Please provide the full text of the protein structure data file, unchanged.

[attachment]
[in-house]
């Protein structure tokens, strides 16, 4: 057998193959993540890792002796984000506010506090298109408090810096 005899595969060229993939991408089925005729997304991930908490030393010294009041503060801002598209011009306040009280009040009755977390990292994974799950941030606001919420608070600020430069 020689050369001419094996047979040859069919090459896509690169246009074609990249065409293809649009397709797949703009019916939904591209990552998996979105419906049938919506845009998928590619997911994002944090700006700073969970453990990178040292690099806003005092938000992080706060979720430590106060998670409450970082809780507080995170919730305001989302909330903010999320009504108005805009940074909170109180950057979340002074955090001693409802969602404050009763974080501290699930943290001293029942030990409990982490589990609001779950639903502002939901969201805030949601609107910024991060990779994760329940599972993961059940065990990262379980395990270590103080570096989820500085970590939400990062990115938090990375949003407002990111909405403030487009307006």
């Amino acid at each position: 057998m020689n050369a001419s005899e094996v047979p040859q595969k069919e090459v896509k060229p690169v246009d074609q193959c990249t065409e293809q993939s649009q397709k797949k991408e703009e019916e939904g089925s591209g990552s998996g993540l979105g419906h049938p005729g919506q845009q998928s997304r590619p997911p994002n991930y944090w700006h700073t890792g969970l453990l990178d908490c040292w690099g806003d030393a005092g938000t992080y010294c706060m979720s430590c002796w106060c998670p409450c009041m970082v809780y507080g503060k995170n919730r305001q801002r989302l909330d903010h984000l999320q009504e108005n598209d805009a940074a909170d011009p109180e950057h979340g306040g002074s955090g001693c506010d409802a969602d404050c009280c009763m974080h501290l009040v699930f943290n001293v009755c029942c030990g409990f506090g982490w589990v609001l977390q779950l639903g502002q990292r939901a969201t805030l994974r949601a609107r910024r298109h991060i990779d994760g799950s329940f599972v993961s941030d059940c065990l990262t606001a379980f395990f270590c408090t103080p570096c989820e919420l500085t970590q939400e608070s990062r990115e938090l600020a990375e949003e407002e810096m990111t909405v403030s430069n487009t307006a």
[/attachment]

[in-house]
């Protein structure tokens, strides 16, 4: 057998193959993540890792002796984000506010506090298109408090810096 005899595969060229993939991408089925005729997304991930908490030393010294009041503060801002598209011009306040009280009040009755977390990292994974799950941030606001919420608070600020430069 020689050369001419094996047979040859069919090459896509690169246009074609990249065409293809649009397709797949703009019916939904591209990552998996979105419906049938919506845009998928590619997911994002944090700006700073969970453990990178040292690099806003005092938000992080706060979720430590106060998670409450970082809780507080995170919730305001989302909330903010999320009504108005805009940074909170109180950057979340002074955090001693409802969602404050009763974080501290699930943290001293029942030990409990982490589990609001779950639903502002939901969201805030949601609107910024991060990779994760329940599972993961059940065990990262379980395990270590103080570096989820500085970590939400990062990115938090990375949003407002990111909405403030487009307006």
């Amino acid at each position: 057998m020689n050369a001419s005899e094996v047979p040859q595969k069919e090459v896509k060229p690169v246009d074609q193959c990249t065409e293809q993939s649009q397709k797949k991408e703009e019916e939904g089925s591209g990552s998996g993540l979105g419906h049938p005729g919506q845009q998928s997304r590619p997911p994002n991930y944090w700006h700073t890792g969970l453990l990178d908490c040292w690099g806003d030393a005092g938000t992080y010294c706060m979720s430590c002796w106060c998670p409450c009041m970082v809780y507080g503060k995170n919730r305001q801002r989302l909330d903010h984000l999320q009504e108005n598209d805009a940074a909170d011009p109180e950057h979340g306040g002074s955090g001693c506010d409802a969602d404050c009280c009763m974080h501290l009040v699930f943290n001293v009755c029942c030990g409990f506090g982490w589990v609001l977390q779950l639903g502002q990292r939901a969201t805030l994974r949601a609107r910024r298109h991060i990779d994760g799950s329940f599972v993961s941030d059940c065990l990262t606001a379980f395990f270590c408090t103080p570096c989820e919420l500085t970590q939400e608070s990062r990115e938090l600020a990375e949003e407002e810096m990111t909405v403030s430069n487009t307006a």